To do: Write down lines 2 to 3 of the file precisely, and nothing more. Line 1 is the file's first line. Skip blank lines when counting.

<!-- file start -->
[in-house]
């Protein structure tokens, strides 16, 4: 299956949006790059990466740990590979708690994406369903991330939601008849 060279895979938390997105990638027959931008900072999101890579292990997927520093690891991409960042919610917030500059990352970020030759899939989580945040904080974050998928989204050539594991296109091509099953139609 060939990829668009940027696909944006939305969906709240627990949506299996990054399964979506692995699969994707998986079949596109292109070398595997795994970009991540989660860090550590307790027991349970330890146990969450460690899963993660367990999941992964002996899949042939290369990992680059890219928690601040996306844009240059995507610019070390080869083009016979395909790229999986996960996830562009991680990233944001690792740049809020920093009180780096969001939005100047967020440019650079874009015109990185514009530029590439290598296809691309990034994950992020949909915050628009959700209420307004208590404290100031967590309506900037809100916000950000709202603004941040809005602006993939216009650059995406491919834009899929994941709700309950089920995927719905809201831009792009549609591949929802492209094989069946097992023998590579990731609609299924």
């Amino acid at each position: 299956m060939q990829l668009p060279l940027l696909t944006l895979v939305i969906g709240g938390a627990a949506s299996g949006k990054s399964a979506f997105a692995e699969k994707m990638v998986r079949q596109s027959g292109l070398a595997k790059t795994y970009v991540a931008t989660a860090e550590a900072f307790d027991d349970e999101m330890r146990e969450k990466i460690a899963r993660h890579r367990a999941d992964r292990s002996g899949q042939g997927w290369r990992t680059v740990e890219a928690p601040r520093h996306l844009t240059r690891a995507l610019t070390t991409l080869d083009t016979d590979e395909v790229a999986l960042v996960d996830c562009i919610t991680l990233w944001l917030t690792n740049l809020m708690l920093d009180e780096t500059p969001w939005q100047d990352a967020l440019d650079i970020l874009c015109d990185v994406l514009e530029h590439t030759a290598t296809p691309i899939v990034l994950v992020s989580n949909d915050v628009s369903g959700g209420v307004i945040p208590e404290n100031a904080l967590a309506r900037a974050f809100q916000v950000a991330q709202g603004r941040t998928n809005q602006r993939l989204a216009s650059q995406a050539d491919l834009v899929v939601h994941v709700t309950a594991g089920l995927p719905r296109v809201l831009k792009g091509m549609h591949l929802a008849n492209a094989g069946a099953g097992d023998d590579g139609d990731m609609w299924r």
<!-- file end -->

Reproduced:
């Protein structure tokens, strides 16, 4: 299956949006790059990466740990590979708690994406369903991330939601008849 060279895979938390997105990638027959931008900072999101890579292990997927520093690891991409960042919610917030500059990352970020030759899939989580945040904080974050998928989204050539594991296109091509099953139609 060939990829668009940027696909944006939305969906709240627990949506299996990054399964979506692995699969994707998986079949596109292109070398595997795994970009991540989660860090550590307790027991349970330890146990969450460690899963993660367990999941992964002996899949042939290369990992680059890219928690601040996306844009240059995507610019070390080869083009016979395909790229999986996960996830562009991680990233944001690792740049809020920093009180780096969001939005100047967020440019650079874009015109990185514009530029590439290598296809691309990034994950992020949909915050628009959700209420307004208590404290100031967590309506900037809100916000950000709202603004941040809005602006993939216009650059995406491919834009899929994941709700309950089920995927719905809201831009792009549609591949929802492209094989069946097992023998590579990731609609299924």
């Amino acid at each position: 299956m060939q990829l668009p060279l940027l696909t944006l895979v939305i969906g709240g938390a627990a949506s299996g949006k990054s399964a979506f997105a692995e699969k994707m990638v998986r079949q596109s027959g292109l070398a595997k790059t795994y970009v991540a931008t989660a860090e550590a900072f307790d027991d349970e999101m330890r146990e969450k990466i460690a899963r993660h890579r367990a999941d992964r292990s002996g899949q042939g997927w290369r990992t680059v740990e890219a928690p601040r520093h996306l844009t240059r690891a995507l610019t070390t991409l080869d083009t016979d590979e395909v790229a999986l960042v996960d996830c562009i919610t991680l990233w944001l917030t690792n740049l809020m708690l920093d009180e780096t500059p969001w939005q100047d990352a967020l440019d650079i970020l874009c015109d990185v994406l514009e530029h590439t030759a290598t296809p691309i899939v990034l994950v992020s989580n949909d915050v628009s369903g959700g209420v307004i945040p208590e404290n100031a904080l967590a309506r900037a974050f809100q916000v950000a991330q709202g603004r941040t998928n809005q602006r993939l989204a216009s650059q995406a050539d491919l834009v899929v939601h994941v709700t309950a594991g089920l995927p719905r296109v809201l831009k792009g091509m549609h591949l929802a008849n492209a094989g069946a099953g097992d023998d590579g139609d990731m609609w299924r």